>> immutability, but in my opinion the only way to accomplish that is to
>> ban custom equality.
> For all types, or for reference types?  I'd be totally OK with banning
> it for reference types.  I'd disagree strongly with banning it for all
> types.

I’m thinking all types, but maybe I’m over looking something here? There are three different ways equality is implemented for a linked list built with value types in this blog post


“We can also implement == for List the way users expect == to behave for value-semantic collections, by comparing the elements"

If it’s the way users expect, why not have == be defined as exactly that? And why not just have that automatically generated?

Incidentally, “indirect” for structs would mean it could be generated for structs as well. Best of all structs that do not contain any mutable reference types would be PureValues™, (Andrew or Matthew correct me if I’m misrepresenting PureValues) and would be able to implement any complex structure, without having to wrap the structs in reference types.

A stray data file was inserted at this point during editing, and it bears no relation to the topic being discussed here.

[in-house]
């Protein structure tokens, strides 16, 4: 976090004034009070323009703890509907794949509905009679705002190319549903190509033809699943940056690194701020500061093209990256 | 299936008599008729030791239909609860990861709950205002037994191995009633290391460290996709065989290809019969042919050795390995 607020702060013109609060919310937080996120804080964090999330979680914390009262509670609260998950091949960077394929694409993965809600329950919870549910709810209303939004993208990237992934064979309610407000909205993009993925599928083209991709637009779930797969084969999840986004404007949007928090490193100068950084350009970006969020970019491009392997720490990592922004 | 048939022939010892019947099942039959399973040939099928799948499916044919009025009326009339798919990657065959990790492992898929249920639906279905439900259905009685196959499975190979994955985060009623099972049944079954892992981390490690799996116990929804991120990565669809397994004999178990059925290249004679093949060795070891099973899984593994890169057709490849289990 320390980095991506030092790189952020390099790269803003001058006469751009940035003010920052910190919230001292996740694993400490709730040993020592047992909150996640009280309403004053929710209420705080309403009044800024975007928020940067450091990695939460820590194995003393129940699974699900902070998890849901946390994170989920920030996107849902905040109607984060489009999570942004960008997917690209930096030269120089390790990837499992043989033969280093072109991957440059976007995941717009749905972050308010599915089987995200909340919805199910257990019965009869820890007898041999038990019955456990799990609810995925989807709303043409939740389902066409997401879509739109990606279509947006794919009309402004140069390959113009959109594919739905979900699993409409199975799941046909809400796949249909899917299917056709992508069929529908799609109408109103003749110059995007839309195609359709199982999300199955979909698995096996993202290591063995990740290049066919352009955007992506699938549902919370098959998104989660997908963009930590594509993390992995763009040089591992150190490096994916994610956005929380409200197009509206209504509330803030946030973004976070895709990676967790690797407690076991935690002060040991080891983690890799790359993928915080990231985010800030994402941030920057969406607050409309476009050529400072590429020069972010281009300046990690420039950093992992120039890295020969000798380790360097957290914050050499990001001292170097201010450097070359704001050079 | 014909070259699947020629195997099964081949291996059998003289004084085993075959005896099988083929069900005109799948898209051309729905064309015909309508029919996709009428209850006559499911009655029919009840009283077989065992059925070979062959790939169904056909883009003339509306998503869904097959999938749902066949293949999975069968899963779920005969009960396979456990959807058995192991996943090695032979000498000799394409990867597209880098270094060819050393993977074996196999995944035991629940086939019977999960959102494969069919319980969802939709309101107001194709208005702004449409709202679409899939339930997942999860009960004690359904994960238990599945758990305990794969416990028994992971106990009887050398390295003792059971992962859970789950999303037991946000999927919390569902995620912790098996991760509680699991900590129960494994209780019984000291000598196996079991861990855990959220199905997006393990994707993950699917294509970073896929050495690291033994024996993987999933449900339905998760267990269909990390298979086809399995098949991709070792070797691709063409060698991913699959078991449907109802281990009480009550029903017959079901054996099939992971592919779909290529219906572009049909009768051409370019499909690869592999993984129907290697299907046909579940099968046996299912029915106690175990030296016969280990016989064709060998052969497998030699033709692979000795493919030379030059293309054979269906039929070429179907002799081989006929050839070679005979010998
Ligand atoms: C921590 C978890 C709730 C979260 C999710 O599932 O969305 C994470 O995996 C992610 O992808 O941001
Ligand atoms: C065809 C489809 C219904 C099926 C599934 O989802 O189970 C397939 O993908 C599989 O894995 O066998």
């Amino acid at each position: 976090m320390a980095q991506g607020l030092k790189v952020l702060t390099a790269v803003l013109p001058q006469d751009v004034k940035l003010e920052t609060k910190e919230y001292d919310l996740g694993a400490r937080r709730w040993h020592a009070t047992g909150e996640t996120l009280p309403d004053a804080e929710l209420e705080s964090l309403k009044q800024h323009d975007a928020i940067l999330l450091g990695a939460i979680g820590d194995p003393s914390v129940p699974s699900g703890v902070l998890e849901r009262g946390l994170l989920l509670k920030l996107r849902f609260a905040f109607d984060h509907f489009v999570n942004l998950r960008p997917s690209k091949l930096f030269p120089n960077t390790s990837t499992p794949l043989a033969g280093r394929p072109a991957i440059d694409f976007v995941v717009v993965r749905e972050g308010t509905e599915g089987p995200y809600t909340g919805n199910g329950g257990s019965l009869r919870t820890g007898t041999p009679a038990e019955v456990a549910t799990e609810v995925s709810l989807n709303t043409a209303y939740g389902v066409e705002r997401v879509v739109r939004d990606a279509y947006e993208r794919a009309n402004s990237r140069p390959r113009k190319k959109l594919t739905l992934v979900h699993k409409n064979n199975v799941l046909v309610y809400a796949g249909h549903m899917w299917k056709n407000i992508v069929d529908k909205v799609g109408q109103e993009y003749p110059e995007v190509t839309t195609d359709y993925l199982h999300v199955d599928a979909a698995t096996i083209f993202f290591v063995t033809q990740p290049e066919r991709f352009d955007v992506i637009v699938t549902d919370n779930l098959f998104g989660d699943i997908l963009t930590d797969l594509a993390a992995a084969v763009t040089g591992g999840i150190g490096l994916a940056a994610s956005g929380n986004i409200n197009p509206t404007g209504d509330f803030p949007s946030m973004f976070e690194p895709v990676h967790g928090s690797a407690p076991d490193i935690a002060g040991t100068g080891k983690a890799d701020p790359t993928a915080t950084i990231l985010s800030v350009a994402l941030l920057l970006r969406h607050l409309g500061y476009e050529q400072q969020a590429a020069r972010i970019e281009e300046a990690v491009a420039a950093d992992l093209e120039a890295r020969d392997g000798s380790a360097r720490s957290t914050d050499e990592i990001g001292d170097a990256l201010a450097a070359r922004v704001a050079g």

It could be enforce by the compiler that nothing inside of these could change. A function foo which takes array of PureValues, as a parameter would *always* return the same result if it is a pure function, no matter how it uses the array.

> You're almost there.  “Transitive” implies that you are going to look at
> the parts of a type to see if they are also PureValue's.  So which parts
> of the Array struct does one look at, and why?  Just tell me the
> procedure for determining whether a type is a PureValue.

I’m jumping conversations, but shouldn’t this be every value in the Array struct? All internal state as well as all of the elements of the array.